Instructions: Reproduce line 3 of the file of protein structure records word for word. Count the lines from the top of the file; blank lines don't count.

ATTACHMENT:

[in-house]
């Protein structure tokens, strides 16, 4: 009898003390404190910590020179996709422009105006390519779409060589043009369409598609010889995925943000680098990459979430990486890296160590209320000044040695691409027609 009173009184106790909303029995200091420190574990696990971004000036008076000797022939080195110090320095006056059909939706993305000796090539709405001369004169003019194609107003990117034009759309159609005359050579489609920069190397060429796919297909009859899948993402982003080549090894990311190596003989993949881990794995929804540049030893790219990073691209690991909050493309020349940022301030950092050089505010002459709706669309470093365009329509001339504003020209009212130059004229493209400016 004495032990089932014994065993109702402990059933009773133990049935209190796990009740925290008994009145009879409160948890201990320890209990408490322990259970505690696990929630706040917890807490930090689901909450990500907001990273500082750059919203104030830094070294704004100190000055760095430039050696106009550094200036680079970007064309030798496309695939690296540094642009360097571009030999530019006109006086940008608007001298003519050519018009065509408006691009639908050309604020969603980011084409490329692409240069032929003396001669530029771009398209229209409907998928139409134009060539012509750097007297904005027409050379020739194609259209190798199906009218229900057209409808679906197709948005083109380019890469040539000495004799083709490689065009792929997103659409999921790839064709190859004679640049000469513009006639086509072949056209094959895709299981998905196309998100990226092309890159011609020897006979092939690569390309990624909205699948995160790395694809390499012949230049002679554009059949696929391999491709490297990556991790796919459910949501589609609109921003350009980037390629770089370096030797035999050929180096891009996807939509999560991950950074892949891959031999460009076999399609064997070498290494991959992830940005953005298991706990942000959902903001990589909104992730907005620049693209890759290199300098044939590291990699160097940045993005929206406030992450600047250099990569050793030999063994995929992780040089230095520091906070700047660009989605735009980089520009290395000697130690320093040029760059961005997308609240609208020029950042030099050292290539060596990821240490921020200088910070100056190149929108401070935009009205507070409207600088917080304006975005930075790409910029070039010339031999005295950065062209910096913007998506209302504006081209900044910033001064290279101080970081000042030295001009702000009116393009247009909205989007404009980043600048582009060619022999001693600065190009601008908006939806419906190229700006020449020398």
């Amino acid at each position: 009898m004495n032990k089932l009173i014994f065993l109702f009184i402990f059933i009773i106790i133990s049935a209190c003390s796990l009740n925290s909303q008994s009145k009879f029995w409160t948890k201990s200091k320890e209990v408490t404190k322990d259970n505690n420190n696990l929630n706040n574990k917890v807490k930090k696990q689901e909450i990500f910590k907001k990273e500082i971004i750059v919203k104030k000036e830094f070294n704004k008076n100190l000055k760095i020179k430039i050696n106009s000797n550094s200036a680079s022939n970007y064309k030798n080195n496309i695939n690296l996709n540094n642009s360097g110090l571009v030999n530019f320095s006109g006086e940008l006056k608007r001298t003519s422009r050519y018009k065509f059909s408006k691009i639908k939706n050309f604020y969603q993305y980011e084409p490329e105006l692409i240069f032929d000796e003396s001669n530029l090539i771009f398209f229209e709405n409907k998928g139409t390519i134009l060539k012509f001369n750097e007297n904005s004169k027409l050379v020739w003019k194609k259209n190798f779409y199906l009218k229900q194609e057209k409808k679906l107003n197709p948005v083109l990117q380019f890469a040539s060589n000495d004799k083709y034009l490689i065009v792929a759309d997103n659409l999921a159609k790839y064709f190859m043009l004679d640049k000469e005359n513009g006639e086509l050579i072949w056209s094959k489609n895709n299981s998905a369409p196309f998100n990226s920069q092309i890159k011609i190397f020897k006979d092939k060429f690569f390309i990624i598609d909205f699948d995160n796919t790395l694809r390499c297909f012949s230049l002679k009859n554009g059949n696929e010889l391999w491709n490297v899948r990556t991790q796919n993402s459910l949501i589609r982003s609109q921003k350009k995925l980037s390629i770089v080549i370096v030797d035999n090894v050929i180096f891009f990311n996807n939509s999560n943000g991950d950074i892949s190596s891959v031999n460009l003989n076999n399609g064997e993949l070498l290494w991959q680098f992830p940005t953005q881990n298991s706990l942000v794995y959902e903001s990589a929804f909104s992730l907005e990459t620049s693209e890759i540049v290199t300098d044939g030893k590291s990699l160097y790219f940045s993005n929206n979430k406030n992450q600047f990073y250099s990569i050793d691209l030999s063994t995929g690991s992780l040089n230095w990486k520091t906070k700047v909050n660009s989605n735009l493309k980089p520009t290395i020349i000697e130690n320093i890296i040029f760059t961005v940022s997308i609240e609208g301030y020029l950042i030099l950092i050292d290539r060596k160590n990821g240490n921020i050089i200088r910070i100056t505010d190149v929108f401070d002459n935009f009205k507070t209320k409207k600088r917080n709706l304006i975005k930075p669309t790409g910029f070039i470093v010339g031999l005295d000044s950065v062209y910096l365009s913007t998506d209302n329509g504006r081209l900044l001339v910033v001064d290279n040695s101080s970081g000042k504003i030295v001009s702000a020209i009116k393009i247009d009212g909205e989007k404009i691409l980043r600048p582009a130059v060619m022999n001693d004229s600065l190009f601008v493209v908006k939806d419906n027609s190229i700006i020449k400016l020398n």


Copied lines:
């Amino acid at each position: 009898m004495n032990k089932l009173i014994f065993l109702f009184i402990f059933i009773i106790i133990s049935a209190c003390s796990l009740n925290s909303q008994s009145k009879f029995w409160t948890k201990s200091k320890e209990v408490t404190k322990d259970n505690n420190n696990l929630n706040n574990k917890v807490k930090k696990q689901e909450i990500f910590k907001k990273e500082i971004i750059v919203k104030k000036e830094f070294n704004k008076n100190l000055k760095i020179k430039i050696n106009s000797n550094s200036a680079s022939n970007y064309k030798n080195n496309i695939n690296l996709n540094n642009s360097g110090l571009v030999n530019f320095s006109g006086e940008l006056k608007r001298t003519s422009r050519y018009k065509f059909s408006k691009i639908k939706n050309f604020y969603q993305y980011e084409p490329e105006l692409i240069f032929d000796e003396s001669n530029l090539i771009f398209f229209e709405n409907k998928g139409t390519i134009l060539k012509f001369n750097e007297n904005s004169k027409l050379v020739w003019k194609k259209n190798f779409y199906l009218k229900q194609e057209k409808k679906l107003n197709p948005v083109l990117q380019f890469a040539s060589n000495d004799k083709y034009l490689i065009v792929a759309d997103n659409l999921a159609k790839y064709f190859m043009l004679d640049k000469e005359n513009g006639e086509l050579i072949w056209s094959k489609n895709n299981s998905a369409p196309f998100n990226s920069q092309i890159k011609i190397f020897k006979d092939k060429f690569f390309i990624i598609d909205f699948d995160n796919t790395l694809r390499c297909f012949s230049l002679k009859n554009g059949n696929e010889l391999w491709n490297v899948r990556t991790q796919n993402s459910l949501i589609r982003s609109q921003k350009k995925l980037s390629i770089v080549i370096v030797d035999n090894v050929i180096f891009f990311n996807n939509s999560n943000g991950d950074i892949s190596s891959v031999n460009l003989n076999n399609g064997e993949l070498l290494w991959q680098f992830p940005t953005q881990n298991s706990l942000v794995y959902e903001s990589a929804f909104s992730l907005e990459t620049s693209e890759i540049v290199t300098d044939g030893k590291s990699l160097y790219f940045s993005n929206n979430k406030n992450q600047f990073y250099s990569i050793d691209l030999s063994t995929g690991s992780l040089n230095w990486k520091t906070k700047v909050n660009s989605n735009l493309k980089p520009t290395i020349i000697e130690n320093i890296i040029f760059t961005v940022s997308i609240e609208g301030y020029l950042i030099l950092i050292d290539r060596k160590n990821g240490n921020i050089i200088r910070i100056t505010d190149v929108f401070d002459n935009f009205k507070t209320k409207k600088r917080n709706l304006i975005k930075p669309t790409g910029f070039i470093v010339g031999l005295d000044s950065v062209y910096l365009s913007t998506d209302n329509g504006r081209l900044l001339v910033v001064d290279n040695s101080s970081g000042k504003i030295v001009s702000a020209i009116k393009i247009d009212g909205e989007k404009i691409l980043r600048p582009a130059v060619m022999n001693d004229s600065l190009f601008v493209v908006k939806d419906n027609s190229i700006i020449k400016l020398n």